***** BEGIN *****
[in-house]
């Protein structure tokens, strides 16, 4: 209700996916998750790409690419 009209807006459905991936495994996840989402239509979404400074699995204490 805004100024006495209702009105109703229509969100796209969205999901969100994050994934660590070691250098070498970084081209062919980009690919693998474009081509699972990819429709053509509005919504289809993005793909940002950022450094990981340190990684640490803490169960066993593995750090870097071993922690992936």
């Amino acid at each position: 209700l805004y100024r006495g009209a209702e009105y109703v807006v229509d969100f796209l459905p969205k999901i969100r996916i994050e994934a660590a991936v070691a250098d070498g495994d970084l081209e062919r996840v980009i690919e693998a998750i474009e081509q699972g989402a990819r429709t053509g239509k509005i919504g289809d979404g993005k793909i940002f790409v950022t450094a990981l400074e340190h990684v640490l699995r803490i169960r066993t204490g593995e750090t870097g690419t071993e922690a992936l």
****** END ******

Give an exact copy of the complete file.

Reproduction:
[in-house]
């Protein structure tokens, strides 16, 4: 209700996916998750790409690419 009209807006459905991936495994996840989402239509979404400074699995204490 805004100024006495209702009105109703229509969100796209969205999901969100994050994934660590070691250098070498970084081209062919980009690919693998474009081509699972990819429709053509509005919504289809993005793909940002950022450094990981340190990684640490803490169960066993593995750090870097071993922690992936």
């Amino acid at each position: 209700l805004y100024r006495g009209a209702e009105y109703v807006v229509d969100f796209l459905p969205k999901i969100r996916i994050e994934a660590a991936v070691a250098d070498g495994d970084l081209e062919r996840v980009i690919e693998a998750i474009e081509q699972g989402a990819r429709t053509g239509k509005i919504g289809d979404g993005k793909i940002f790409v950022t450094a990981l400074e340190h990684v640490l699995r803490i169960r066993t204490g593995e750090t870097g690419t071993e922690a992936l």